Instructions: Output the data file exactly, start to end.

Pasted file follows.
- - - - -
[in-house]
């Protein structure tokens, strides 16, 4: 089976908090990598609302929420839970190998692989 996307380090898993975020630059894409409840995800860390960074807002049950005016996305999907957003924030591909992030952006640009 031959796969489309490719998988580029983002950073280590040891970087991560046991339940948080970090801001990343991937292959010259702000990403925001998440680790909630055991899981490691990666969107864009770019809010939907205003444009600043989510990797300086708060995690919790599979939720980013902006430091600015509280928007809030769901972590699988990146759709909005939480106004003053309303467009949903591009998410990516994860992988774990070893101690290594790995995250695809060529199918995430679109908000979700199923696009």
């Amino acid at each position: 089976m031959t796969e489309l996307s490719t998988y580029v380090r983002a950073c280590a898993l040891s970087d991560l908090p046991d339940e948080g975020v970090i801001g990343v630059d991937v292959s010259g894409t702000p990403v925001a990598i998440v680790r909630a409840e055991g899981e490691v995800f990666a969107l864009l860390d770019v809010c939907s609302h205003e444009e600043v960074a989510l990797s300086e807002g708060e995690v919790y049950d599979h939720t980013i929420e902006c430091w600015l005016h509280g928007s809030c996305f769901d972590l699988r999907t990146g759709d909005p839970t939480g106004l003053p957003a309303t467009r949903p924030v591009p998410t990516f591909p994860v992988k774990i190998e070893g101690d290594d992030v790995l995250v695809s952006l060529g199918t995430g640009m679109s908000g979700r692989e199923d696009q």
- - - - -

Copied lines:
[in-house]
């Protein structure tokens, strides 16, 4: 089976908090990598609302929420839970190998692989 996307380090898993975020630059894409409840995800860390960074807002049950005016996305999907957003924030591909992030952006640009 031959796969489309490719998988580029983002950073280590040891970087991560046991339940948080970090801001990343991937292959010259702000990403925001998440680790909630055991899981490691990666969107864009770019809010939907205003444009600043989510990797300086708060995690919790599979939720980013902006430091600015509280928007809030769901972590699988990146759709909005939480106004003053309303467009949903591009998410990516994860992988774990070893101690290594790995995250695809060529199918995430679109908000979700199923696009």
């Amino acid at each position: 089976m031959t796969e489309l996307s490719t998988y580029v380090r983002a950073c280590a898993l040891s970087d991560l908090p046991d339940e948080g975020v970090i801001g990343v630059d991937v292959s010259g894409t702000p990403v925001a990598i998440v680790r909630a409840e055991g899981e490691v995800f990666a969107l864009l860390d770019v809010c939907s609302h205003e444009e600043v960074a989510l990797s300086e807002g708060e995690v919790y049950d599979h939720t980013i929420e902006c430091w600015l005016h509280g928007s809030c996305f769901d972590l699988r999907t990146g759709d909005p839970t939480g106004l003053p957003a309303t467009r949903p924030v591009p998410t990516f591909p994860v992988k774990i190998e070893g101690d290594d992030v790995l995250v695809s952006l060529g199918t995430g640009m679109s908000g979700r692989e199923d696009q």